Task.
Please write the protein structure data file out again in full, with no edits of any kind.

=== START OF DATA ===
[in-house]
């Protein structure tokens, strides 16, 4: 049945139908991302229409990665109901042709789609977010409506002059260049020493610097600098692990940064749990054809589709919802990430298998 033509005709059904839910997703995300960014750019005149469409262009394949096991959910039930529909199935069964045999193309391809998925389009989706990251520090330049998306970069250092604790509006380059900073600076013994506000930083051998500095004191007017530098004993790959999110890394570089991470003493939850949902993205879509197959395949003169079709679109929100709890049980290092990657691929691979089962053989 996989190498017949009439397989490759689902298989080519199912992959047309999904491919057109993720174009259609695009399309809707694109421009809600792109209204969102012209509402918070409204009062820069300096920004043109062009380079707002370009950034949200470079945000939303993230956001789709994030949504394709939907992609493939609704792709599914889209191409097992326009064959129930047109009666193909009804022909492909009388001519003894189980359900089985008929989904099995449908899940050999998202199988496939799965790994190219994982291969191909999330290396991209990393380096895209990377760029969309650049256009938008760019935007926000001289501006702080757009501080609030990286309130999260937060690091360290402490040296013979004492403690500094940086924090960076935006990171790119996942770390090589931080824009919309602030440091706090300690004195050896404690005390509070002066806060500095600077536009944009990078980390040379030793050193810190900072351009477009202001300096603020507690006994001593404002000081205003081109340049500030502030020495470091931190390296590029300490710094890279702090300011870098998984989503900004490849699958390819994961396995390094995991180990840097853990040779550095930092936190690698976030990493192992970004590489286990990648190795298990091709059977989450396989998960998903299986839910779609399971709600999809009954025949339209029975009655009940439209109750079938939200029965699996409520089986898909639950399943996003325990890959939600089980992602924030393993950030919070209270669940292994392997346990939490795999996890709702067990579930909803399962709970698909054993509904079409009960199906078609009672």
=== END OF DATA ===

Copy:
[in-house]
């Protein structure tokens, strides 16, 4: 049945139908991302229409990665109901042709789609977010409506002059260049020493610097600098692990940064749990054809589709919802990430298998 033509005709059904839910997703995300960014750019005149469409262009394949096991959910039930529909199935069964045999193309391809998925389009989706990251520090330049998306970069250092604790509006380059900073600076013994506000930083051998500095004191007017530098004993790959999110890394570089991470003493939850949902993205879509197959395949003169079709679109929100709890049980290092990657691929691979089962053989 996989190498017949009439397989490759689902298989080519199912992959047309999904491919057109993720174009259609695009399309809707694109421009809600792109209204969102012209509402918070409204009062820069300096920004043109062009380079707002370009950034949200470079945000939303993230956001789709994030949504394709939907992609493939609704792709599914889209191409097992326009064959129930047109009666193909009804022909492909009388001519003894189980359900089985008929989904099995449908899940050999998202199988496939799965790994190219994982291969191909999330290396991209990393380096895209990377760029969309650049256009938008760019935007926000001289501006702080757009501080609030990286309130999260937060690091360290402490040296013979004492403690500094940086924090960076935006990171790119996942770390090589931080824009919309602030440091706090300690004195050896404690005390509070002066806060500095600077536009944009990078980390040379030793050193810190900072351009477009202001300096603020507690006994001593404002000081205003081109340049500030502030020495470091931190390296590029300490710094890279702090300011870098998984989503900004490849699958390819994961396995390094995991180990840097853990040779550095930092936190690698976030990493192992970004590489286990990648190795298990091709059977989450396989998960998903299986839910779609399971709600999809009954025949339209029975009655009940439209109750079938939200029965699996409520089986898909639950399943996003325990890959939600089980992602924030393993950030919070209270669940292994392997346990939490795999996890709702067990579930909803399962709970698909054993509904079409009960199906078609009672």